Data Governance : Part 1 – Lessons Learned
The concept of Data Governance has been tossed around for a number of years without looking at some of the contributing initiatives that help support its proper adoption. I was assisting a customer about three years back on their Data Quality (DQ, not to be mistaken for Dairy Queen) issues and realized that with a little more stakeholder involvement their effort could evolve into Data Governance and my customer could call himself the Data Steward. His next step was formalizing how new data entities were adopted as applications were brought into the life cycle management process. This effort started to allow his team to clearly show the lineage of data from source to warehouse to report. It was this result that allowed him to show the value of his efforts to the business through demonstrating accountability for accurate reporting and controlling both the adoption and change of data in the enterprise. Eventually they did formalize their efforts, over a year later, with a Master Data Management (MDM) sponsored effort on the business side that created a Data Management Council for clarifying and approving any discrepancies and he is now the lead as the Data Steward.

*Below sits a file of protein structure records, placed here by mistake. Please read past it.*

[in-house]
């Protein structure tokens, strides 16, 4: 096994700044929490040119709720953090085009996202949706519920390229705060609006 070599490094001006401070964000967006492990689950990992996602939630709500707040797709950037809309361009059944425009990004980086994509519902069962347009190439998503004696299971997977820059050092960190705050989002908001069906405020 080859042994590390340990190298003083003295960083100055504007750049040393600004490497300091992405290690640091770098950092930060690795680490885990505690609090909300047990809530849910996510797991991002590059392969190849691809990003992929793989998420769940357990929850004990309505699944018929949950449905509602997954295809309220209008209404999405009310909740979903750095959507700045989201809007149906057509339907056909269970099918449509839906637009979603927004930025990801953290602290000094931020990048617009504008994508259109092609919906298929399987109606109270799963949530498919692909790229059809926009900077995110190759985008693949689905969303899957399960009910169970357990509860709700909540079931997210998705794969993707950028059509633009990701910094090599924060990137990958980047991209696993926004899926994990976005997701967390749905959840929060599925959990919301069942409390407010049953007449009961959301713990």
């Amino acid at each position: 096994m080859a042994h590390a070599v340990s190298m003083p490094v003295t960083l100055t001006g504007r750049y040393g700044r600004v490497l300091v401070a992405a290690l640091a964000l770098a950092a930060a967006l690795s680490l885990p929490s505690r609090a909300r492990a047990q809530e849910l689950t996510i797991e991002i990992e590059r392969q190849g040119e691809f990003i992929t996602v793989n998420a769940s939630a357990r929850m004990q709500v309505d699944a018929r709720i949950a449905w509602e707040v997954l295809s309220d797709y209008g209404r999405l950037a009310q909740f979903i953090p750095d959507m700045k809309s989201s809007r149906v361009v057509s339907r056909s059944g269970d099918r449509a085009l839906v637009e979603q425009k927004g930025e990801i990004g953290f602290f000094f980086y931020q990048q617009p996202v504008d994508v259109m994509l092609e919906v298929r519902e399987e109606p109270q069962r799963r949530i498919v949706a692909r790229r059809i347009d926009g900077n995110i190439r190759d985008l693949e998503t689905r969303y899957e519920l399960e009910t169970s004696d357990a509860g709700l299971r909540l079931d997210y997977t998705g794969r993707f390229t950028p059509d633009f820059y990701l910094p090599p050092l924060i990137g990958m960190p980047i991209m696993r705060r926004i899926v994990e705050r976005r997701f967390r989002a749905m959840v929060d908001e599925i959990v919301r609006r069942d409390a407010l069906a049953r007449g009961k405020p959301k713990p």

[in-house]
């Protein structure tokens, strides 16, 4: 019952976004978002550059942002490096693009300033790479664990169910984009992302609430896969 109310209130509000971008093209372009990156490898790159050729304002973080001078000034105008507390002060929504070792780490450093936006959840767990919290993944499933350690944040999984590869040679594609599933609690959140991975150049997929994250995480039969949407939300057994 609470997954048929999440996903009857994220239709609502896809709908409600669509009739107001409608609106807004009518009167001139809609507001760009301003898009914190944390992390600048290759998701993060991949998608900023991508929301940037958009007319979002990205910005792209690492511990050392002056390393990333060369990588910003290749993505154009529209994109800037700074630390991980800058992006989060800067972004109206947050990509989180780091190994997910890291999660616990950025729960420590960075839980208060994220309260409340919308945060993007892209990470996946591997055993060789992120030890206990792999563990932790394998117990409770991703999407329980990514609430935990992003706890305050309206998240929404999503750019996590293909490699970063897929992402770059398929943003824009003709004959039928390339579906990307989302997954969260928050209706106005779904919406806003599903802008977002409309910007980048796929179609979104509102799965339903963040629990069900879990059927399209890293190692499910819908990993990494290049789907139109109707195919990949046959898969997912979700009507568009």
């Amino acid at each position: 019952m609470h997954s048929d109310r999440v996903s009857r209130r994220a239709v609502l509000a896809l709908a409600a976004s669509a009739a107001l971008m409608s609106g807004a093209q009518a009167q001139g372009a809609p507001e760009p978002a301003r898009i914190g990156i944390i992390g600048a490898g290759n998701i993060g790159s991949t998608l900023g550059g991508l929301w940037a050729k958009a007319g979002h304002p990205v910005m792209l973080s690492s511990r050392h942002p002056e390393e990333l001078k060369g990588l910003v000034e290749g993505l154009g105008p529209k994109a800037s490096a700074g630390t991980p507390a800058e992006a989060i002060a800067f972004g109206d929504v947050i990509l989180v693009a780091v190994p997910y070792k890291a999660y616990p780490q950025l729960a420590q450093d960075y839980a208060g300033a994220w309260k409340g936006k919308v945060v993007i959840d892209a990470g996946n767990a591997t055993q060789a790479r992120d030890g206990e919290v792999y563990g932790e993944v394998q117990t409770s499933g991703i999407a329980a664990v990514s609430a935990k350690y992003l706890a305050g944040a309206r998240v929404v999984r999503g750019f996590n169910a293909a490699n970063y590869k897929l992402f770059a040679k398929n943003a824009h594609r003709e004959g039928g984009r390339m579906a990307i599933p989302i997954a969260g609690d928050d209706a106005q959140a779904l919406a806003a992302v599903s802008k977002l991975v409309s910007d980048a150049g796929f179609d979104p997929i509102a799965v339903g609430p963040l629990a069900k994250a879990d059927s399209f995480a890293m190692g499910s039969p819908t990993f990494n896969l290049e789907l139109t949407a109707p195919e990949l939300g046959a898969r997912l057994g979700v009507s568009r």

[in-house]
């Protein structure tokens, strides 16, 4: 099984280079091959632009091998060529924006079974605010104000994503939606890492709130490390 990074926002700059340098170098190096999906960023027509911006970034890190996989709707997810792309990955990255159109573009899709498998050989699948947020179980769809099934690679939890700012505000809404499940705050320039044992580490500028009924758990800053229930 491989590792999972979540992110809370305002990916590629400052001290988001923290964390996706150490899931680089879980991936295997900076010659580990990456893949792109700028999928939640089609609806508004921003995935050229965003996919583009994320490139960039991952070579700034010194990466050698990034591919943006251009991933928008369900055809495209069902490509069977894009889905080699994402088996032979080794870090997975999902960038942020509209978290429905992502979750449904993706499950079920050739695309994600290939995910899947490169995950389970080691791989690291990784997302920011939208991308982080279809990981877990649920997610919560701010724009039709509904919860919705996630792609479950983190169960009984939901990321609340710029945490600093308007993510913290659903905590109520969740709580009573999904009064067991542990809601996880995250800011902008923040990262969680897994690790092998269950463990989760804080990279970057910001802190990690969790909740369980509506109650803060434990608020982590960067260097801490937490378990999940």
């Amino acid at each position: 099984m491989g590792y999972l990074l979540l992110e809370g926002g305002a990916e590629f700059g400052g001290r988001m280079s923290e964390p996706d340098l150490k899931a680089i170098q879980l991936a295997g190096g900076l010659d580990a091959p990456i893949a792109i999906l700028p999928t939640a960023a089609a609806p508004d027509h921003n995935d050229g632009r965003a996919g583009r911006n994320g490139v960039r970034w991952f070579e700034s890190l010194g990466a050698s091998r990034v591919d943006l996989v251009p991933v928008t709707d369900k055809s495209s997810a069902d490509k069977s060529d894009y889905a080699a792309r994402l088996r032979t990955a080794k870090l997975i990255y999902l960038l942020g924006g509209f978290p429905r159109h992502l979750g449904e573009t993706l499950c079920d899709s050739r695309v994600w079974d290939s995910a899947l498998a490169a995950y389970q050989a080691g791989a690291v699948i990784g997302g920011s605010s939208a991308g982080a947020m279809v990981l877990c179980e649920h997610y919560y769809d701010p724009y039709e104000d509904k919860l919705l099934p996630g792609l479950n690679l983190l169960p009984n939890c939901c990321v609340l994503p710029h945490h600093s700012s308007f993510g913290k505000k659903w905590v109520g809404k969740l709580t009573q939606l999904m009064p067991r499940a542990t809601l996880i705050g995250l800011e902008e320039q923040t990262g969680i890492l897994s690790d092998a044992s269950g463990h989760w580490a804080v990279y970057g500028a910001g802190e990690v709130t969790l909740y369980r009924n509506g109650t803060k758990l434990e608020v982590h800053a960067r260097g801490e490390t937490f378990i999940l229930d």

This same instance of adopting MDM or starting to realize your organization needs better DQ are the specific foundations for a complete Data Governance effort in the whole organization, from the IT side of the house to the business and external side. The real difference maker is ‘who wants this to happen?’ If the stakeholders have the authority to make it happen, then it will, otherwise it will limp along until someone decides it is costing money and there is no return. Doesn’t that sound familiar?
Some of the lessons learned from the above effort and other sources have shown there needs to be clear reasons for adopting Data Governance. The first is Compliance, which drives the business into a corner when it comes to data quality and being accountable for the reports that are issued. Secondly, adoption of new applications, or the merger and/or acquisition of new systems, can drive an IT group to a complete standstill without a documented approach to integrating new data collection and storage techniques through a quality or management program. Finally, the pace of change in today’s business world is unprecedented. This pace is driving the business to adopt new initiatives in a shorter period of time to stay competitive in their market.
Lets dive into some of the actions on these lessons next time.